The Only Son (1936)
Director: Yasujiro Ozu
The Only Son was the thirty-sixth of fifty-four films Yasujiro Ozu (1903-1963) directed in his lifetime and his first sound film. Originally conceived and partially shot as a silent, it was reconceived as a sound picture and the original footage reshot with sound. "Even though I was well aware that talkies were a totally different ballgame, I couldn't help slipping back into [the] style of silents," Ozu said of his experience making this film. Compared to Ozu's later movies, The Only Son does seem to have a stripped-down, simplified narrative, and the dialogue in the film does seem almost entirely functional, as though Ozu had not yet fully assimilated how to use dialogue to convey greater complexity of plot and exposition than was practical in the silent cinema. Yet the picture fits comfortably into Ozu's later filmography, showing his amazing mastery of the visual element of filmmaking and focusing on themes that Ozu would continue to explore for the rest of his career.
The Only Son opens with a quotation from the Japanese short story writer Ryunosuke Akutagawa (he wrote the story that Kurosawa's Rashomon is based on): "Life's tragedy begins with the bond between parent and child." This statement could almost sum up not only the theme of this movie, but the theme of practically every movie of Ozu's I've ever seen, for the bond between parents and children is a subject he explored in film after film. Even though in his films it rarely results in tragedy, the perilous relationship between parent and child does often lead to anxiety, sadness, and disappointment, as it does in The Only Son. The film opens in 1923 in the home of Tsune Nonomiya, a widowed mother, and her young son, Ryosuke, in the countryside. The boy, who has just left elementary school, presses his mother to let him continue to middle school, and she tells him she can't afford to. After the boy's teacher unexpectedly visits Tsune and tells her that Ryosuke has already told his classmates he will be attending middle school, she is furious. Later she relents and does send him away to continue his education as a boarder even though it means great financial hardship for her.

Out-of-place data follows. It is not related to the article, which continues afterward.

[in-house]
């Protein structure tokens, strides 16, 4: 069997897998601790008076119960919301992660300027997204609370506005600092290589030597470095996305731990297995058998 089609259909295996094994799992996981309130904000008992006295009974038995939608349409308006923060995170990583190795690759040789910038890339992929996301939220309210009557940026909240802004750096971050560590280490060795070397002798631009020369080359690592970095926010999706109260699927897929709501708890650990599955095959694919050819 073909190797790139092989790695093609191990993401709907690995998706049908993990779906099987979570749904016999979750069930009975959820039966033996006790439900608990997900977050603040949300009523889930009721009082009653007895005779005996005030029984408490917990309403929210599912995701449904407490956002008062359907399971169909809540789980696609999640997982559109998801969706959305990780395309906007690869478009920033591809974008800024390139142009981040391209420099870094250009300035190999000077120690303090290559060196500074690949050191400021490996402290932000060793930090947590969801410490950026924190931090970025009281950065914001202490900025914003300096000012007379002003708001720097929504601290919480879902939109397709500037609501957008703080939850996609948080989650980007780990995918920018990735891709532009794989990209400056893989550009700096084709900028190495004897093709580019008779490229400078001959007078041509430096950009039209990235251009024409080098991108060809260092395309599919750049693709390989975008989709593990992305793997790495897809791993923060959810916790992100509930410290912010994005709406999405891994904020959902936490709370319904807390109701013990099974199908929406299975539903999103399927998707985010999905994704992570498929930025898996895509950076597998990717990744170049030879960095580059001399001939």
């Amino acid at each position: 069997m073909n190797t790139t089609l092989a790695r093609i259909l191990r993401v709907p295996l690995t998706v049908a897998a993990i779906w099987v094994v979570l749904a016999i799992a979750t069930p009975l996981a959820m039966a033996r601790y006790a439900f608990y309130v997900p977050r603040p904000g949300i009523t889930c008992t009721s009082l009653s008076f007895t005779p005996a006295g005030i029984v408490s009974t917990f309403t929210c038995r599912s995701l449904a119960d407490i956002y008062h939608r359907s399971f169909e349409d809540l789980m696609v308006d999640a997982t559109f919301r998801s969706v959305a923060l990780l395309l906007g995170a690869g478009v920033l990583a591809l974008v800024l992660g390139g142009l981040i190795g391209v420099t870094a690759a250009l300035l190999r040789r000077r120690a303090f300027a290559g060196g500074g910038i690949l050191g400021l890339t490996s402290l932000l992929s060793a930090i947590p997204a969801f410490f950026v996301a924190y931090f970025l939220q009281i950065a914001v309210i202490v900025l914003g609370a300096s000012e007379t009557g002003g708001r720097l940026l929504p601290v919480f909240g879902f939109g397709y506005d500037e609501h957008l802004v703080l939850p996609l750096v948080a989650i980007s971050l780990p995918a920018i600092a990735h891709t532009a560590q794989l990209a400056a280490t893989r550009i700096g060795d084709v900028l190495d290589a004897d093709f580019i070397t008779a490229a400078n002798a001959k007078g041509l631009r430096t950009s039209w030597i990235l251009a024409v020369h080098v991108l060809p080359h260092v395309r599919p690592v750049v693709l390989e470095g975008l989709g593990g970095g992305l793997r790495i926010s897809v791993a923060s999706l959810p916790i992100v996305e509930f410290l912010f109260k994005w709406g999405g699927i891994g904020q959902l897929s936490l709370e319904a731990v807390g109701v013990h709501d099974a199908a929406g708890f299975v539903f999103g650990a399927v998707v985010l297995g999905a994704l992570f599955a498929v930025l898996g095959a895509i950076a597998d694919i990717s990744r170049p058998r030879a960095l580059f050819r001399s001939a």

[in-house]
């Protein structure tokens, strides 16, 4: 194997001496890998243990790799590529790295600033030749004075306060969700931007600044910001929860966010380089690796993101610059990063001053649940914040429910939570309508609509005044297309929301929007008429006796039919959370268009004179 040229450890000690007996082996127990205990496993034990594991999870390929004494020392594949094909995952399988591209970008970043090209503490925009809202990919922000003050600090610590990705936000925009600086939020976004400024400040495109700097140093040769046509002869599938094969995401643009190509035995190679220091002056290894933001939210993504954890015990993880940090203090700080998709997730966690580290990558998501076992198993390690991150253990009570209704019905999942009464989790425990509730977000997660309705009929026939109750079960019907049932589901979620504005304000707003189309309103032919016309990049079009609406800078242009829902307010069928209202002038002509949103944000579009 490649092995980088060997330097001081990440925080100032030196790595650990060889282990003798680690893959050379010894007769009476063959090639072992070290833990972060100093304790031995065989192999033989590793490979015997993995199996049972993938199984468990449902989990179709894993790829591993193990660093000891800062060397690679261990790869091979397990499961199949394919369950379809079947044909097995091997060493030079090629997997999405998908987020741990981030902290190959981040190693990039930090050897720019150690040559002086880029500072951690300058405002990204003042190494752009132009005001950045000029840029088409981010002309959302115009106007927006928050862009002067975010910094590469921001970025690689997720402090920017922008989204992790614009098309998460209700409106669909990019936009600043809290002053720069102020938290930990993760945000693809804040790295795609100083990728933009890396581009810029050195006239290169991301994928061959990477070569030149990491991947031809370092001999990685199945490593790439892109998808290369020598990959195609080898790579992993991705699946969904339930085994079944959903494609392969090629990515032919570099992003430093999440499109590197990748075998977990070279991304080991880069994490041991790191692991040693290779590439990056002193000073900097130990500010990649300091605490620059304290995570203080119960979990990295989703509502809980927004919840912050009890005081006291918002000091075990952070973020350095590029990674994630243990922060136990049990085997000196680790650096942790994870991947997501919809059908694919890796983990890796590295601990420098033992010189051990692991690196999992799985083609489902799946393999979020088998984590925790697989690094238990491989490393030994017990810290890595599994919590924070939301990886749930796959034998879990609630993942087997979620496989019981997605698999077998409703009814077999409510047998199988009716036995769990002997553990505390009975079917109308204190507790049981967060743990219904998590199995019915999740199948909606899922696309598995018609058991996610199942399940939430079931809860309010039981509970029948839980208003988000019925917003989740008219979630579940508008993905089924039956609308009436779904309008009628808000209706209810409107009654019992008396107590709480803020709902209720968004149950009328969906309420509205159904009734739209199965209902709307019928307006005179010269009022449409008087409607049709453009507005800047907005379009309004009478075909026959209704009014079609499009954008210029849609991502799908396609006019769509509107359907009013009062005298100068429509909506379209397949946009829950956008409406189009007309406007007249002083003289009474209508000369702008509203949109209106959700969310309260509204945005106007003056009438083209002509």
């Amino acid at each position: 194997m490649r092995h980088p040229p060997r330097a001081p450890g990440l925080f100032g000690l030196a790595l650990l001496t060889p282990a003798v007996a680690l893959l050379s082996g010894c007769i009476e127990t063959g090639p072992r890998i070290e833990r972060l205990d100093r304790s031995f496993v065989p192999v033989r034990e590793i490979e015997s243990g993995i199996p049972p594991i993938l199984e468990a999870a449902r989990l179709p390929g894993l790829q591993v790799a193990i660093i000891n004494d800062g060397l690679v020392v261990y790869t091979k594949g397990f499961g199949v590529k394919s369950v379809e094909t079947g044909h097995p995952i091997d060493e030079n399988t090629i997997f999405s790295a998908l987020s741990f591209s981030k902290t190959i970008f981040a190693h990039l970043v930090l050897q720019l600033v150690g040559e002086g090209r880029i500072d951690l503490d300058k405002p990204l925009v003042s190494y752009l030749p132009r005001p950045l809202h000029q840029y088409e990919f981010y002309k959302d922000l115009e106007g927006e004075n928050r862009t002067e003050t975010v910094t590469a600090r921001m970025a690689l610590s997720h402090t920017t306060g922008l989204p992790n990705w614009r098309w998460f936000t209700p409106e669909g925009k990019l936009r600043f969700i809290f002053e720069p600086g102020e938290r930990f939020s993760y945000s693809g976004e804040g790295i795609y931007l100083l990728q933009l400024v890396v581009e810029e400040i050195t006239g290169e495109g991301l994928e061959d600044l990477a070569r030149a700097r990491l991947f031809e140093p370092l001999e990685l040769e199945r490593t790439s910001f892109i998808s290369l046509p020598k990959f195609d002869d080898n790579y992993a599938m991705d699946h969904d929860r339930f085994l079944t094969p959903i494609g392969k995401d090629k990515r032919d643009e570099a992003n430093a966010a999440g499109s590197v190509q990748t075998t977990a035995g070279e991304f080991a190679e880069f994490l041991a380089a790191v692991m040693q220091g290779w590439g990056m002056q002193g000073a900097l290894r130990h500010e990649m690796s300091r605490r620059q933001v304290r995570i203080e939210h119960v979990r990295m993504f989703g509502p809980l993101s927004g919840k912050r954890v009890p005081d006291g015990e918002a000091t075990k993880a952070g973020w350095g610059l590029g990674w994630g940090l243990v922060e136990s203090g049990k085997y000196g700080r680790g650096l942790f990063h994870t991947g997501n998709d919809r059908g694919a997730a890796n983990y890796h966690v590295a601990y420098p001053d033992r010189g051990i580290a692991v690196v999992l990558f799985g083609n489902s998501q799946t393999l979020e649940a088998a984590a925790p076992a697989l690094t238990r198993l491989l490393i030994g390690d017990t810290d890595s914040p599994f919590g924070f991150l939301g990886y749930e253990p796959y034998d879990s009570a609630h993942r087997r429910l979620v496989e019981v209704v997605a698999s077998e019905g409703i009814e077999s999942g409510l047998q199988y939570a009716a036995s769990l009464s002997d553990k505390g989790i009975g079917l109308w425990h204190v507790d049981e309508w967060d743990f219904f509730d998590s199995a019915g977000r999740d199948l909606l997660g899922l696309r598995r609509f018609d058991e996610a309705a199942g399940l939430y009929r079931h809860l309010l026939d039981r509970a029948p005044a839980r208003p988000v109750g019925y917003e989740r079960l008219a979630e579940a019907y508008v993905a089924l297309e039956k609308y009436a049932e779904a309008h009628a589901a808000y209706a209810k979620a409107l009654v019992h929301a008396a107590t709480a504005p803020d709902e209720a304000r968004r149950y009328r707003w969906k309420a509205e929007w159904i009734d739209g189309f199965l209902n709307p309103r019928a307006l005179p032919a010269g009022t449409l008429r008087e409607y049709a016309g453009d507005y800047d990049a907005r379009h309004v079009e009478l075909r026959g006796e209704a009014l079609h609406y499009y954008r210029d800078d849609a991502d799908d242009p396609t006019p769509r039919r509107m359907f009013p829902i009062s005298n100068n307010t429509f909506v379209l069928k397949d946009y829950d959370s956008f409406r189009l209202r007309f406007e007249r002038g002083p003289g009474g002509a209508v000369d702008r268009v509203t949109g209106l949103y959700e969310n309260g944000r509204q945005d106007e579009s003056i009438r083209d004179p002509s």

After this brief introductory sequence, the film moves forward twelve years. Ryosuke is now a teacher living in Tokyo with his wife and infant son, and Tsune is making her first visit to Tokyo. The rest of the picture deals with the few days she spends there with her son. Her image of her son as a successful young urban professional is soon destroyed, however, as it quickly becomes clear that Ryosuke's job is one of little prestige and that he lives in a shabby neighborhood barely scraping by on his low salary. Just to feed his mother and keep her entertained during her visit, he must beg for advances on his salary and borrow money from colleagues.
The film builds slowly to two key scenes. As mother and son are out walking one day near the garbage incinerator for Tokyo, they sit down to rest. Both are mentally exhausted from the effort of keeping up appearances and pretending nothing is wrong, and they finally reveal to each other their true feelings about the situation. He confesses his disappointment in the way his life has turned out, his belief that he will advance no further in his career, and the guilt he feels about the effect his failure will have on his mother. She responds heatedly by denouncing his defeatist attitude and saying that all her sacrifices to put him through school—she has even sold their house and land and now lives in a tenement for employees of the textile factory where she works—were not worth it.
With relations between the two at their lowest, they prepare for one last sightseeing excursion before she returns home. Their day out is interrupted, however, when a neighbor's boy is kicked by a horse and seriously injured. Ryosuke intervenes, carrying the boy to the hospital in his arms and giving the money for the excursion to the boy's impoverished mother to help pay the medical bills. In typical Ozu fashion, the film ends not in a big emotional catharsis, but quietly, in a reflective moment of insight. After witnessing her son's altruistic behavior, Tsune realizes that the honorable values and the humanity of his inner nature are more important—and more worthy of admiration—than material success, and that in itself becomes for her a source of pride. Like so many of Ozu's movies, The Only Son reaches its climax in a moment of calm resignation and the realization that even a small satisfaction in life is something to be grateful for.
Next week I'll be writing about There Was a Father (1942), one of two films Ozu made during World War Two. It and The Only Son were recently released by Criterion as a box set.